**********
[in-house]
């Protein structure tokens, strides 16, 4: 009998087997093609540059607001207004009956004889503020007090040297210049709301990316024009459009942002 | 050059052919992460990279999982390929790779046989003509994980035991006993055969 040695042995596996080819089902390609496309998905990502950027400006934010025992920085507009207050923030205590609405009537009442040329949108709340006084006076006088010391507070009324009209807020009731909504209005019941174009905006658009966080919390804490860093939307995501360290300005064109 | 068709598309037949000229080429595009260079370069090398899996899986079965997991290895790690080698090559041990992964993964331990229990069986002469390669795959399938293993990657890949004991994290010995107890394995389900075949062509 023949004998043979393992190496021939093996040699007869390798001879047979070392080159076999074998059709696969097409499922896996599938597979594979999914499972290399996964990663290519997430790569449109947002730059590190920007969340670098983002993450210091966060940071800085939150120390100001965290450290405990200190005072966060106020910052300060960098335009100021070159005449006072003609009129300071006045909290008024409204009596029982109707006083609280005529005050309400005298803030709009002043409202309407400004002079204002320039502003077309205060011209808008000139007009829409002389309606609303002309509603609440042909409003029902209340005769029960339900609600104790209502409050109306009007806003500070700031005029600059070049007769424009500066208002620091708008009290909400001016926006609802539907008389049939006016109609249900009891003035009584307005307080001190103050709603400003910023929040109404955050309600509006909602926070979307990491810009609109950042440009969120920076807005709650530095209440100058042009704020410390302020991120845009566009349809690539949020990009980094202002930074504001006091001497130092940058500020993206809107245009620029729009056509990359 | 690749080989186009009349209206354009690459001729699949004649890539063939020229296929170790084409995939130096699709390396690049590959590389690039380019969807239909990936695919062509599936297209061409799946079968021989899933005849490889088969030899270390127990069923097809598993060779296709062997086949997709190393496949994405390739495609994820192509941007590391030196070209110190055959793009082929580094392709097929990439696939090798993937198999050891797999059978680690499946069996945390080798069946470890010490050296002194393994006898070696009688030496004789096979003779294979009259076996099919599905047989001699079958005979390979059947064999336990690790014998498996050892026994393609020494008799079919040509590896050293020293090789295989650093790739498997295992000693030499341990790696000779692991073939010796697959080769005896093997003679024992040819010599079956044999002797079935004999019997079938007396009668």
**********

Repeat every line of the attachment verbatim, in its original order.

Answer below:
[in-house]
């Protein structure tokens, strides 16, 4: 009998087997093609540059607001207004009956004889503020007090040297210049709301990316024009459009942002 | 050059052919992460990279999982390929790779046989003509994980035991006993055969 040695042995596996080819089902390609496309998905990502950027400006934010025992920085507009207050923030205590609405009537009442040329949108709340006084006076006088010391507070009324009209807020009731909504209005019941174009905006658009966080919390804490860093939307995501360290300005064109 | 068709598309037949000229080429595009260079370069090398899996899986079965997991290895790690080698090559041990992964993964331990229990069986002469390669795959399938293993990657890949004991994290010995107890394995389900075949062509 023949004998043979393992190496021939093996040699007869390798001879047979070392080159076999074998059709696969097409499922896996599938597979594979999914499972290399996964990663290519997430790569449109947002730059590190920007969340670098983002993450210091966060940071800085939150120390100001965290450290405990200190005072966060106020910052300060960098335009100021070159005449006072003609009129300071006045909290008024409204009596029982109707006083609280005529005050309400005298803030709009002043409202309407400004002079204002320039502003077309205060011209808008000139007009829409002389309606609303002309509603609440042909409003029902209340005769029960339900609600104790209502409050109306009007806003500070700031005029600059070049007769424009500066208002620091708008009290909400001016926006609802539907008389049939006016109609249900009891003035009584307005307080001190103050709603400003910023929040109404955050309600509006909602926070979307990491810009609109950042440009969120920076807005709650530095209440100058042009704020410390302020991120845009566009349809690539949020990009980094202002930074504001006091001497130092940058500020993206809107245009620029729009056509990359 | 690749080989186009009349209206354009690459001729699949004649890539063939020229296929170790084409995939130096699709390396690049590959590389690039380019969807239909990936695919062509599936297209061409799946079968021989899933005849490889088969030899270390127990069923097809598993060779296709062997086949997709190393496949994405390739495609994820192509941007590391030196070209110190055959793009082929580094392709097929990439696939090798993937198999050891797999059978680690499946069996945390080798069946470890010490050296002194393994006898070696009688030496004789096979003779294979009259076996099919599905047989001699079958005979390979059947064999336990690790014998498996050892026994393609020494008799079919040509590896050293020293090789295989650093790739498997295992000693030499341990790696000779692991073939010796697959080769005896093997003679024992040819010599079956044999002797079935004999019997079938007396009668």